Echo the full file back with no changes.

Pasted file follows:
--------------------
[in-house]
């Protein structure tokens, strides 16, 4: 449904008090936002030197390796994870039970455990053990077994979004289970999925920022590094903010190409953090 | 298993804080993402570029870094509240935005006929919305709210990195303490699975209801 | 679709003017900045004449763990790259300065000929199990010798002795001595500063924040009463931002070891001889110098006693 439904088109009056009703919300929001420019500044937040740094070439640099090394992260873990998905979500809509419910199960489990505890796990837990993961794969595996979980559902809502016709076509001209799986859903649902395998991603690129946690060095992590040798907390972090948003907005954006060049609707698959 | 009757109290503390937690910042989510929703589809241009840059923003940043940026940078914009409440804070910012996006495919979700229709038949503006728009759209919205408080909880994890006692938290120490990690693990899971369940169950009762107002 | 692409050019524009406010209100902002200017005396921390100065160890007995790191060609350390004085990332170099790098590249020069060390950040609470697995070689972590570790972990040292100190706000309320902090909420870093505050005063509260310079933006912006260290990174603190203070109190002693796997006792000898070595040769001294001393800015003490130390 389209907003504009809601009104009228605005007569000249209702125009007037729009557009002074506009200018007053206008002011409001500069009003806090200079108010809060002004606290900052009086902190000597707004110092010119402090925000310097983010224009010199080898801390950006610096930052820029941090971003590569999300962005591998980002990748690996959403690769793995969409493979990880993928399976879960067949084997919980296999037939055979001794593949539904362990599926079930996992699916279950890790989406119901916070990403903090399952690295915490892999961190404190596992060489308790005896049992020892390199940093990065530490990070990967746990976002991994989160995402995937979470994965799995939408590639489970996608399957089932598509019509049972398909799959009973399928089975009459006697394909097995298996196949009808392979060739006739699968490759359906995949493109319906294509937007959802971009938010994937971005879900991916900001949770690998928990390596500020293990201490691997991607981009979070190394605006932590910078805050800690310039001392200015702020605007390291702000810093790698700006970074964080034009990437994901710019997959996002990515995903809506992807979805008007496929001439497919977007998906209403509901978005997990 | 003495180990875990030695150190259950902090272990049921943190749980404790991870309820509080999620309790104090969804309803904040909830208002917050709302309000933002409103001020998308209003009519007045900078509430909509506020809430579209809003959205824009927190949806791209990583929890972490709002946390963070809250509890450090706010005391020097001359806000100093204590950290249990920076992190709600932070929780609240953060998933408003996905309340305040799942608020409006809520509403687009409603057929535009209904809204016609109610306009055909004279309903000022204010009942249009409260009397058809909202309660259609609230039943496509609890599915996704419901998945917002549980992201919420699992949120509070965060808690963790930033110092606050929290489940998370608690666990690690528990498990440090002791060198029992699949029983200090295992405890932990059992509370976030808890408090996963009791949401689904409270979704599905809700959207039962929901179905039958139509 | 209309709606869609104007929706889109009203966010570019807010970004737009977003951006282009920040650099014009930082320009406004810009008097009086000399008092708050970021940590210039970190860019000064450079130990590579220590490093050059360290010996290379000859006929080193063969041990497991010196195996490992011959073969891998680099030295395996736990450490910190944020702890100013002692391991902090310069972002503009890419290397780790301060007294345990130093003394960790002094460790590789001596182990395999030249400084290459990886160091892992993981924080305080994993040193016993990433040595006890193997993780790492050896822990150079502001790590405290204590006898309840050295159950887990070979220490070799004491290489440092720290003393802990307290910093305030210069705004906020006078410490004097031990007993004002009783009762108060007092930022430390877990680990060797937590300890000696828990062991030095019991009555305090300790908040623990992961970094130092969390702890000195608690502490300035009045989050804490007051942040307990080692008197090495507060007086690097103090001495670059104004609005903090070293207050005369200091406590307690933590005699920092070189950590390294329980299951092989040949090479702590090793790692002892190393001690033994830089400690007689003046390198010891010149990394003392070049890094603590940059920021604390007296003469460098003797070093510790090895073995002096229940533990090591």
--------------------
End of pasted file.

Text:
[in-house]
């Protein structure tokens, strides 16, 4: 449904008090936002030197390796994870039970455990053990077994979004289970999925920022590094903010190409953090 | 298993804080993402570029870094509240935005006929919305709210990195303490699975209801 | 679709003017900045004449763990790259300065000929199990010798002795001595500063924040009463931002070891001889110098006693 439904088109009056009703919300929001420019500044937040740094070439640099090394992260873990998905979500809509419910199960489990505890796990837990993961794969595996979980559902809502016709076509001209799986859903649902395998991603690129946690060095992590040798907390972090948003907005954006060049609707698959 | 009757109290503390937690910042989510929703589809241009840059923003940043940026940078914009409440804070910012996006495919979700229709038949503006728009759209919205408080909880994890006692938290120490990690693990899971369940169950009762107002 | 692409050019524009406010209100902002200017005396921390100065160890007995790191060609350390004085990332170099790098590249020069060390950040609470697995070689972590570790972990040292100190706000309320902090909420870093505050005063509260310079933006912006260290990174603190203070109190002693796997006792000898070595040769001294001393800015003490130390 389209907003504009809601009104009228605005007569000249209702125009007037729009557009002074506009200018007053206008002011409001500069009003806090200079108010809060002004606290900052009086902190000597707004110092010119402090925000310097983010224009010199080898801390950006610096930052820029941090971003590569999300962005591998980002990748690996959403690769793995969409493979990880993928399976879960067949084997919980296999037939055979001794593949539904362990599926079930996992699916279950890790989406119901916070990403903090399952690295915490892999961190404190596992060489308790005896049992020892390199940093990065530490990070990967746990976002991994989160995402995937979470994965799995939408590639489970996608399957089932598509019509049972398909799959009973399928089975009459006697394909097995298996196949009808392979060739006739699968490759359906995949493109319906294509937007959802971009938010994937971005879900991916900001949770690998928990390596500020293990201490691997991607981009979070190394605006932590910078805050800690310039001392200015702020605007390291702000810093790698700006970074964080034009990437994901710019997959996002990515995903809506992807979805008007496929001439497919977007998906209403509901978005997990 | 003495180990875990030695150190259950902090272990049921943190749980404790991870309820509080999620309790104090969804309803904040909830208002917050709302309000933002409103001020998308209003009519007045900078509430909509506020809430579209809003959205824009927190949806791209990583929890972490709002946390963070809250509890450090706010005391020097001359806000100093204590950290249990920076992190709600932070929780609240953060998933408003996905309340305040799942608020409006809520509403687009409603057929535009209904809204016609109610306009055909004279309903000022204010009942249009409260009397058809909202309660259609609230039943496509609890599915996704419901998945917002549980992201919420699992949120509070965060808690963790930033110092606050929290489940998370608690666990690690528990498990440090002791060198029992699949029983200090295992405890932990059992509370976030808890408090996963009791949401689904409270979704599905809700959207039962929901179905039958139509 | 209309709606869609104007929706889109009203966010570019807010970004737009977003951006282009920040650099014009930082320009406004810009008097009086000399008092708050970021940590210039970190860019000064450079130990590579220590490093050059360290010996290379000859006929080193063969041990497991010196195996490992011959073969891998680099030295395996736990450490910190944020702890100013002692391991902090310069972002503009890419290397780790301060007294345990130093003394960790002094460790590789001596182990395999030249400084290459990886160091892992993981924080305080994993040193016993990433040595006890193997993780790492050896822990150079502001790590405290204590006898309840050295159950887990070979220490070799004491290489440092720290003393802990307290910093305030210069705004906020006078410490004097031990007993004002009783009762108060007092930022430390877990680990060797937590300890000696828990062991030095019991009555305090300790908040623990992961970094130092969390702890000195608690502490300035009045989050804490007051942040307990080692008197090495507060007086690097103090001495670059104004609005903090070293207050005369200091406590307690933590005699920092070189950590390294329980299951092989040949090479702590090793790692002892190393001690033994830089400690007689003046390198010891010149990394003392070049890094603590940059920021604390007296003469460098003797070093510790090895073995002096229940533990090591």